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A "Social-Impact Network" for Wildfire Adaptation

Bruce Goldstein

In the face of natural hazards, resource scarcity, climate change, and other social-ecological challenges, how does a community adapt, and how can communities combine forces to contribute to transformational change?  Dr Bruce Goldstein, an associate professor in Environmental Design and Environmental Studies and core faculty at the Center for Science and Technology Policy Research (CSTPR) at the University of Colorado Boulder, takes on this pressing question.

Goldstein sees communities as the engine for institutional transformation.  By organizing themselves into “learning networks,” communities can apply local knowledge to address issues that are very specific to their place and time, and team together to transform unstable practices into sustainable ones.  Learning networks enable people to create new ideas by serving as a laboratory for best practices, and a forum for addressing basic questions like, “What is the system in which I live and how do I want to change it?”

Goldstein has been studying a Forest Service – Nature Conservancy initiative called the “Fire Learning Network” since 2006; however, communities were never a large part of this conversation, and they are a critical part of reforming how we address wildfire.  Beginning in 2013, Goldstein began studying a new learning network, the Fire Adapted Communities Learning Network (FACNET), which is aimed at connecting communities from across the United States in order to solve complex issues associated with wildfire adaptation.  Membership is diverse, including city fire departments, state forest services, fire councils, Native American tribes, scientists, and various other individuals.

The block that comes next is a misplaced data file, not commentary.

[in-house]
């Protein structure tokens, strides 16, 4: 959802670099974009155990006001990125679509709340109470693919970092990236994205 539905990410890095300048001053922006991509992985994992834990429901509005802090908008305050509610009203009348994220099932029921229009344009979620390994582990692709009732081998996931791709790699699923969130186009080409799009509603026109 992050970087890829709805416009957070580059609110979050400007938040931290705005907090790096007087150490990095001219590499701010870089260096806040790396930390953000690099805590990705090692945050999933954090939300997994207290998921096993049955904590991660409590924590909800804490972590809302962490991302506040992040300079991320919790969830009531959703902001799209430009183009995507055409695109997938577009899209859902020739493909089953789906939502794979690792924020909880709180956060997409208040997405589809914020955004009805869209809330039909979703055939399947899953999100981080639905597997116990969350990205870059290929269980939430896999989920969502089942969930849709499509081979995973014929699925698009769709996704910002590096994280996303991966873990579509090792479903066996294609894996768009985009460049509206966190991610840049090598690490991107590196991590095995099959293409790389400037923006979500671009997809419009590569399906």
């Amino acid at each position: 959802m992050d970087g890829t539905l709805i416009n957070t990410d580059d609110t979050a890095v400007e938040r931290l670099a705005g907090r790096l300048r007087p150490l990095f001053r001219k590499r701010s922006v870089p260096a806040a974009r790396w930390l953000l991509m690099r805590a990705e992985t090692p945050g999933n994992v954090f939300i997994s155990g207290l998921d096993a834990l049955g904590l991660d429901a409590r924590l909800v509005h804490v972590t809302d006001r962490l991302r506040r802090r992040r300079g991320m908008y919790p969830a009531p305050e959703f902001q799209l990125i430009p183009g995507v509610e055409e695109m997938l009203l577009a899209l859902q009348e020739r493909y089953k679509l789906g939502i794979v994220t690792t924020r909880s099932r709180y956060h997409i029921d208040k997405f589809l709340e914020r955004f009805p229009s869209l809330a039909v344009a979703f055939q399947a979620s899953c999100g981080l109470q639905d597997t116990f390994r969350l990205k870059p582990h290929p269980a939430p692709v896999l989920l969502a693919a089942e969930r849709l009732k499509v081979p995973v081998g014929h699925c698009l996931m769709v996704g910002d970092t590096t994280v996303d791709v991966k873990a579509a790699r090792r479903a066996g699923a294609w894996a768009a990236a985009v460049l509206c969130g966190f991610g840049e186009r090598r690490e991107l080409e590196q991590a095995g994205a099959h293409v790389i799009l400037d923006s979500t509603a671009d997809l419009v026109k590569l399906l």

Goldstein leads his CSTPR-based research group in studying FACNET, including interviewing stakeholders in FACNET communities to determine the cultural, political, social, and ecological context of fire adaptation, and attending meetings between FACNET members in Ashland, OR who seek to exchange ideas and foster collaboration across their communities.  The project has built trust and shared understanding, beginning over ten years ago when it began studying the U.S. Fire Learning Network.  Its aim is to enhance our insight into the network through constant interaction and exchange with the netweavers, applying a participatory action research approach, and learning together in ways that enhance their ability to adapt their network design.

For more information visit Goldstein’s lab website, or the Fire Adapted Communities Learning Network website.